When we say dragon, we usually have one idea in mind: We think of a huge green scaled creature, usually with wings. In most cases, he breathes fire. That’s a fine definition for most dragons.
Oh, there are differences. For example, Western dragons tend to be evil, whereas Oriental dragons are usually related with good fortune. Dragons also vary in appearance.
At one extreme, the cockatrice, sometimes called a basilisk, has the feet of a cock. A wyvern has the feet of an eagle. They all have wings and usually a barbed tail. The head of this cockatrice is like a cock, but a wyvern may have a more lizardlike head. On top of his head, he may have a rooster-like comb, a crown, or a coronet-type decoration.
The poet, Shelley, refers to “the green and golden basilisk.” This dragon often breathes fire, and his glance can kill.
In Shakespeare’s Romeo and Juliet, he refers to “The death-darting eye of Cockatrice.” This is the classic dragon of heraldry, and is often called a heraldic dragon.
At the other extreme, there is the amphiptere, which used to be a term for a massive, snakelike creature with no legs and — in some traditions — no wings.
As recently as the late 17th century, these were discovered in England. There has been speculation that the amphiptere is actually a reticulated python which, in India, can reach a length of 30 feet.
But, as popular terminology changes, “amphiptere” now seems to include snake-like creatures with wings. And sometimes legs. But that blurs the distinctions, so I like to look at the roots of each category.
The main difference that remains is: amphipteres seem to be more snake-like.
Between these two extremes, there are many varieties of dragons.
Even more dragons
Drakes have legs and breathe fire (or snow/ice), but most of them don’t have wings.
A lindworm, lindworm snake, or lindwyrm has a head like a large snake or lizard, and often has no legs. He’s just a huge, snakelike creature. Sometimes he has wings, sometimes he doesn’t. Generally, the lindworm is considered an amphiptere.
Likewise, the Irish peist dragon is often described as a huge snake. In the Irish language, the word peist means worm, monster, or sometimes reptile.
There are dragons who fit neither category, and seem quite unrelated. One of these is the chimera, which comes from the Latin, chimaera, meaning she-goat or monster. The chimera is fire-breathing, with a lion’s head, a goat’s body, and a serpent’s tail.
The earliest references to dragons suggest that the live in or near the water. In the Bible, in Psalms 74:13, “Thou didst divide the sea by thy strength; thou brakest the heads of the dragons in the waters.” Similarly, in Isaiah 27:1, the Bible refers to “the dragon that is in the sea.”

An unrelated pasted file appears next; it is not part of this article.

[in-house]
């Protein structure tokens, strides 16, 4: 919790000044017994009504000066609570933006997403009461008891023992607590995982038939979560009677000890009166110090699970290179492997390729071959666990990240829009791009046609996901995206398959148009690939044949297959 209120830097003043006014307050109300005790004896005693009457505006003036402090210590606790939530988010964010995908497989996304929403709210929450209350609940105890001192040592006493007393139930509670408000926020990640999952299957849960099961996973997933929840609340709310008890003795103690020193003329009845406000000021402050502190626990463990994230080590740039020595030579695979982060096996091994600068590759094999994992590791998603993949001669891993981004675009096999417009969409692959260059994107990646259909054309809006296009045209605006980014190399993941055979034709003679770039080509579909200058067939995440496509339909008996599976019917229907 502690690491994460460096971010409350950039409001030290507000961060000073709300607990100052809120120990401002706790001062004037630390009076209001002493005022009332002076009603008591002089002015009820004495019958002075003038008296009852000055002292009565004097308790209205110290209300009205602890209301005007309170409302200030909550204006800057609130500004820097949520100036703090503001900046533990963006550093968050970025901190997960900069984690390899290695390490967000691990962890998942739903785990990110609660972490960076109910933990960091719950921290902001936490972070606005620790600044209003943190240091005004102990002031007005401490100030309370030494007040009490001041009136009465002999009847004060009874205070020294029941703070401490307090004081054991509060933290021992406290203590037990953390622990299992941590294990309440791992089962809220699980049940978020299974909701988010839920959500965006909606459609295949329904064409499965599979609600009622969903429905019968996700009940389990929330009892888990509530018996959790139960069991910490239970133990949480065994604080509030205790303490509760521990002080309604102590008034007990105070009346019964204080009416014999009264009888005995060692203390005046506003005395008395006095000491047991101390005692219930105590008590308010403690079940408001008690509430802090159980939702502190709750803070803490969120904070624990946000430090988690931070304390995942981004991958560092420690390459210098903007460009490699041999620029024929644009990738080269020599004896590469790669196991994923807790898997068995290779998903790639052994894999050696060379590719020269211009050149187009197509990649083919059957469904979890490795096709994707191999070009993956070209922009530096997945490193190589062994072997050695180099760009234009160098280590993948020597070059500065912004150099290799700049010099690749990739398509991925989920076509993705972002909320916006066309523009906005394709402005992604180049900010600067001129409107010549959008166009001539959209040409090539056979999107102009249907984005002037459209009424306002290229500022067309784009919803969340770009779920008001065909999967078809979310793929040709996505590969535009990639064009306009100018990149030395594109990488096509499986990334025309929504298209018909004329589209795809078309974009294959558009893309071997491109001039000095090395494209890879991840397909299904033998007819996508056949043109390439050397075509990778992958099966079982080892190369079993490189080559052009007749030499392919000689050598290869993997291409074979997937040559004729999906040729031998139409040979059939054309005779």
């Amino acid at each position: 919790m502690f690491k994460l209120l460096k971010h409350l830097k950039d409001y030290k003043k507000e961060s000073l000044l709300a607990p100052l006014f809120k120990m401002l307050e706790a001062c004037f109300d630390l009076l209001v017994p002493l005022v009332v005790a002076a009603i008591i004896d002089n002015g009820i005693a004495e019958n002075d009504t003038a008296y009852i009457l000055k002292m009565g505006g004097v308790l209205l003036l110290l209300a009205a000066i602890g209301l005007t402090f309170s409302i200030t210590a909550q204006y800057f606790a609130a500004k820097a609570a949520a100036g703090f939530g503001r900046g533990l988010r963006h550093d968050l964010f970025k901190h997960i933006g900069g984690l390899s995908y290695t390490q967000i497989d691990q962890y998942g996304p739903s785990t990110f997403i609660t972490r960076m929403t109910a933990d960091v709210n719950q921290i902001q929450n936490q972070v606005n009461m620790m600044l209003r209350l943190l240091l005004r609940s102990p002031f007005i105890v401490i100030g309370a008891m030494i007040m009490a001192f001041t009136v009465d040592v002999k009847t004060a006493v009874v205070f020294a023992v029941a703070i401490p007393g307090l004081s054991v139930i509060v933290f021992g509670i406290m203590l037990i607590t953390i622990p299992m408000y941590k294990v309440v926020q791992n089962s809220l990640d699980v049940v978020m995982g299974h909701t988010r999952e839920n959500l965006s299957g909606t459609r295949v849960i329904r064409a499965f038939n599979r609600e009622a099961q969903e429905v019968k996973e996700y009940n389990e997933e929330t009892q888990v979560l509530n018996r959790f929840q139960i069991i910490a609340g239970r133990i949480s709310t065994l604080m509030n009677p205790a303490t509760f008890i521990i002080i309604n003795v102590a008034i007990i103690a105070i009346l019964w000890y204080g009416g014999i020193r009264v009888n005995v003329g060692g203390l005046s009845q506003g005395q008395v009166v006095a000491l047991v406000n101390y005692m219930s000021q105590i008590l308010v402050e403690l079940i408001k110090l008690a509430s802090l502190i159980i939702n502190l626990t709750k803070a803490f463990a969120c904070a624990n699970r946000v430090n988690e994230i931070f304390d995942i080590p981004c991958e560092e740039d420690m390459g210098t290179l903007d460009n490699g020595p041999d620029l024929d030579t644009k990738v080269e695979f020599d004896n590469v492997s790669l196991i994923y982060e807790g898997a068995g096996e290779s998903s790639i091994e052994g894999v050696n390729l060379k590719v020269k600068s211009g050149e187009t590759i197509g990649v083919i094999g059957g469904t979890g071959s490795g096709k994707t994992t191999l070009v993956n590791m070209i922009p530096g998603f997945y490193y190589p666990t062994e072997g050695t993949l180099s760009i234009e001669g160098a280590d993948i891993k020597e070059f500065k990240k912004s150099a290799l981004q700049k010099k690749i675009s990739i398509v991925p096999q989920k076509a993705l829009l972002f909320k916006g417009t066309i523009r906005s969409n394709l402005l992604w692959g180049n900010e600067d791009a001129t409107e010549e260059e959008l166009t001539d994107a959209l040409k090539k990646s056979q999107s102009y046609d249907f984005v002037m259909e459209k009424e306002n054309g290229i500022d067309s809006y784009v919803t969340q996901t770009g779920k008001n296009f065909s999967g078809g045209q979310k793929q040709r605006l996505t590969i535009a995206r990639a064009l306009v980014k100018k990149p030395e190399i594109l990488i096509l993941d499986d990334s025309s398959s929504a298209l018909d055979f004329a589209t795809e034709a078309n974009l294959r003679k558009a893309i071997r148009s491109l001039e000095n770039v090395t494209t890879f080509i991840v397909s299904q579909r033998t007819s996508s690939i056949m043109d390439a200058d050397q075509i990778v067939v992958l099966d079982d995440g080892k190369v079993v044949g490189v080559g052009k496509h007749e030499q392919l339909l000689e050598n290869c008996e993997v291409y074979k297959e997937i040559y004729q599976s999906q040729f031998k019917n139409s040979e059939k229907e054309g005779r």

New Testament references to dragons are almost always figurative, not literal.
Today, the Irish peist or ollipeist lives in the sea, where St. Patrick confined this dragon while banishing the snakes from Ireland. As one peist fled to the sea, he cut a path through the landscape which is now the Shannon Valley. In general, the peist–often associated with Co. Clare–is generally regarded as a sort of watchdog for some of the fae.
There has been speculation that the Loch Ness Monster is actually a water-dwelling dragon.
Sea serpents may be dragons, too. We don’t have enough information to be certain.
Many dragons live on or under the land. In the Arthurian legends of Merlin, we learn about two dragons, one red and one white, which live in a hill where Vortigern attempts to build a castle.
In England, several hills are famous because dragons used to curl around them as they slept.
In Oriental lore, many dragons live in caves or under hills, as well as on land. However, there are also dragons who live in wells and waterways, and some that begin as a fish and later become dragons on land.
The Jabberwocky story suggests that the Sockburn Worm started life as a small worm in a nearby fishing area. However, in later years he traveled on land, terrorizing the area.
So some dragons live in both the water and on land at different times during their lives. We can’t use habitat as a clearly defining characteristic.
However, it’s safe to guess that water-dwelling dragons are more likely to be the snake variety, without legs.
Learn more about the history of dragons
(and 20th century sightings) in our article,
A brief history of dragons